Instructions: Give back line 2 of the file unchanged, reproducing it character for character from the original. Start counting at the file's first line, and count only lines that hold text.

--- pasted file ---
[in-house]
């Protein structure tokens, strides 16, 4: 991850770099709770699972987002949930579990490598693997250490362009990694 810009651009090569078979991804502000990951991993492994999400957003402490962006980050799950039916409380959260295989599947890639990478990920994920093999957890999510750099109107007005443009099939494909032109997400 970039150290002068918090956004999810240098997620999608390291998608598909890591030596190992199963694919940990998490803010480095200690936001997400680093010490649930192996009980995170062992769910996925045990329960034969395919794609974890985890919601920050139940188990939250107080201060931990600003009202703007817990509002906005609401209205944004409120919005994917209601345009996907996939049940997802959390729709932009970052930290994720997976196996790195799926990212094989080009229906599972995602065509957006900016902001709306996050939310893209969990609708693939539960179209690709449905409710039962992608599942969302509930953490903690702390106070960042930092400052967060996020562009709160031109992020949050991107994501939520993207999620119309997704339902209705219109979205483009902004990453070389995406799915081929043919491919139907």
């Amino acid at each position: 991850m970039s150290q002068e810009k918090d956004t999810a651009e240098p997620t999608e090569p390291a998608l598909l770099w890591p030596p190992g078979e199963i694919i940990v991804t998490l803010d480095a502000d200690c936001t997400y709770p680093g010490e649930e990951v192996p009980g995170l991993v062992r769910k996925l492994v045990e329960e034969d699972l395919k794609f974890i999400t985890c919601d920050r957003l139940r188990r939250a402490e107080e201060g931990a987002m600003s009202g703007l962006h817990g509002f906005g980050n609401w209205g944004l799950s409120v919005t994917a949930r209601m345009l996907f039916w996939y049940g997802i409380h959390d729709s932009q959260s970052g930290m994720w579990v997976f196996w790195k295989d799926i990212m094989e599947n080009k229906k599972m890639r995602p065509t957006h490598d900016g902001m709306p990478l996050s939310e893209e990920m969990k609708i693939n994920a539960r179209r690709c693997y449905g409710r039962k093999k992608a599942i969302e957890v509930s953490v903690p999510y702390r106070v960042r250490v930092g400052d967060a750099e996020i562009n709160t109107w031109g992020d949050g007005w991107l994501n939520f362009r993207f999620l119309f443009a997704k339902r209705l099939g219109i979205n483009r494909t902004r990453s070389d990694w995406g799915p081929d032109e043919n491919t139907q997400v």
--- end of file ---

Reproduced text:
């Protein structure tokens, strides 16, 4: 991850770099709770699972987002949930579990490598693997250490362009990694 810009651009090569078979991804502000990951991993492994999400957003402490962006980050799950039916409380959260295989599947890639990478990920994920093999957890999510750099109107007005443009099939494909032109997400 970039150290002068918090956004999810240098997620999608390291998608598909890591030596190992199963694919940990998490803010480095200690936001997400680093010490649930192996009980995170062992769910996925045990329960034969395919794609974890985890919601920050139940188990939250107080201060931990600003009202703007817990509002906005609401209205944004409120919005994917209601345009996907996939049940997802959390729709932009970052930290994720997976196996790195799926990212094989080009229906599972995602065509957006900016902001709306996050939310893209969990609708693939539960179209690709449905409710039962992608599942969302509930953490903690702390106070960042930092400052967060996020562009709160031109992020949050991107994501939520993207999620119309997704339902209705219109979205483009902004990453070389995406799915081929043919491919139907």